Corrections departments in California and Chicago highlight benefits and challenges of moves to place chaotic lockups under outside control.
The ruling, which isn’t binding on other judges but will surely be noted by them, was based on the 2019 bail reform law’s requirement judges consider “ability to post bail without posing undue hardship.”
With the plan to shut down Rikers Island looming, the Department of Correction is prepping for a battle over control of all city lockups.
A new report from the Board of Correction states that “a pervasive issue of insufficient supervision by correctional staff” was a factor in most tragedies behind bars.
Facing three law-enforcement probes and safety complaints by neighbors, the controversial firm that puts former detainees in unused hotels is shutting down the program.
Rikers Island was designed to hold people accused of crimes less than a year. Why have some detainees been there for six, eight and even 10 years?
Michael Lopez’s mom tells THE CITY he was a good kid with psychiatric needs that were not being met behind bars. And she questions how he was able to get his hands on the drugs he apparently OD’d on.
When people with mental health issues enter the criminal justice system and the city’s lock-ups, they often get less help and more trauma.
A new ‘Risk Management and Accountability System’ was all set to go, but following criticism from a federal monitor and reporting by THE CITY, the changes are on hold.
New York’s plan to shut down Rikers includes a mandate to flip all unused jail buildings back to the Department of Citywide Administrative Services. But the Department of Correction isn’t giving up a facility it just closed, despite a looming deadline.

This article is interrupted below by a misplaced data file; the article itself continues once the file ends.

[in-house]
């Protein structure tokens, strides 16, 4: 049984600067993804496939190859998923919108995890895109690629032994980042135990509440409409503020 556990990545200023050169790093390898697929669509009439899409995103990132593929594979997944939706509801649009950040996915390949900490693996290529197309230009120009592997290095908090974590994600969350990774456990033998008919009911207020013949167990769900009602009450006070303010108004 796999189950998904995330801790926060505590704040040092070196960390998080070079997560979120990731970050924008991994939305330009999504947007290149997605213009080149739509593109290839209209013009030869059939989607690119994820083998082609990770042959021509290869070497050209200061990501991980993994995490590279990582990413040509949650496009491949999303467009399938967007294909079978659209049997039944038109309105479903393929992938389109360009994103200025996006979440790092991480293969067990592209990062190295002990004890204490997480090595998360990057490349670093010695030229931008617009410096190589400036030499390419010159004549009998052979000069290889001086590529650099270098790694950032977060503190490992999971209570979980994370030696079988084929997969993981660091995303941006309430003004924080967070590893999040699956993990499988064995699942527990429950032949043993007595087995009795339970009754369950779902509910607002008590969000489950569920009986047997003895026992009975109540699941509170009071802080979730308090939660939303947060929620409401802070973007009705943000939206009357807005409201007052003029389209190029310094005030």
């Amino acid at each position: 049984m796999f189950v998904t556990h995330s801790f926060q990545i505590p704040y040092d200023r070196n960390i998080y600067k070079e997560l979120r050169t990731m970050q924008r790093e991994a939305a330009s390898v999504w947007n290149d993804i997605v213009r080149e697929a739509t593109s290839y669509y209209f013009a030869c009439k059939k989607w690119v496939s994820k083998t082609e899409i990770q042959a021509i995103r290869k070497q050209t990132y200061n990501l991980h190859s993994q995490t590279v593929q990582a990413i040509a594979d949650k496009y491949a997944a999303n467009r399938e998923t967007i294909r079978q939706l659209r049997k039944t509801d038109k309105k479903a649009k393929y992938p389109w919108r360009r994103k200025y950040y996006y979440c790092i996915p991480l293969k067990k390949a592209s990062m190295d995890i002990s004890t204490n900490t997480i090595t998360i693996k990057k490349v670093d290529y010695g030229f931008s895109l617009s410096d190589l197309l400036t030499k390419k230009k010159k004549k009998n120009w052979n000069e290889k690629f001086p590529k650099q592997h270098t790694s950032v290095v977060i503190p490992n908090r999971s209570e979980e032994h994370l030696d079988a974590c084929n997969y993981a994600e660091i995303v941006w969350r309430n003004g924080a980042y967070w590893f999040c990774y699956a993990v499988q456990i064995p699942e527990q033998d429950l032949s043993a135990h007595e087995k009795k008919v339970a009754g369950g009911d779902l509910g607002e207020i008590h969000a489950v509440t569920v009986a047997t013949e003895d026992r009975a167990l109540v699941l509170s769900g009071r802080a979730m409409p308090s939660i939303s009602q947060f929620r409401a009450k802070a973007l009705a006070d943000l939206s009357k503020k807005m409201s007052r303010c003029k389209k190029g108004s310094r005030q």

A fifth person this year died behind bars at Rikers Island on Wednesday morning — the first woman in three years — just hours after officials announced they were overhauling their last overhaul.
Last year, 42 people arrested by the NYPD gave their address as the Fresh Meadows facility housing people released from jails and prisons.
Citing an “extraordinary level of violence and disorder” in city jails, Manhattan U.S. Attorney Damian Williams wrote an angry letter to a federal judge on Tuesday saying his next step would be “more aggressive relief.”
After THE CITY reported on Exodus Transitional Community’s troubled contract, Mayor Eric Adams is under pressure to spike the arrangement.
Global Operations Security claimed it was licensed to provide security at an inmate-release hotel run by Exodus Transitional Community. Our investigation found it wasn’t.
The city’s payout is the latest in a long list of seven-figure settlements made after jail-related deaths.
After an investigation by THE CITY, the Department of State is referring an unlicensed security firm to the Queens DA and the State AG for possible criminal prosecution.
Just days into his tenure, a senior official under DOC Commissioner Louis Molina sought permission to ease a rule banning officers from wearing cargo pants, THE CITY has learned. Sources say he was told “No way.”
Internal jails numbers obtained by THE CITY suggest that when only corrections officers, staff, certain contractors and lawyers were allowed in, detainees may have had even greater access to drugs.
In case you missed it
- Judge Moves To Pause New York Firearm License Law — Including Times Square ‘Gun Free Zone’
- Gun-Detection Tech Adams Touted Fails Stress Tests, But City Hall Interest Persists
- Bruckner Rezoning Rolls On After Councilmember Marjorie Velázquez Reverses Herself
- Redistricting Commission Sends Contentious Draft Maps to City Council After Re-Do
- 911 Dispatchers Call for Exodus From Scandal-Tainted Clerical Union
LOCAL NEWS POWERED BY NEW YORKERS.
We cover the uncovered, hold the powerful accountable, and make sense of the greatest city in the world.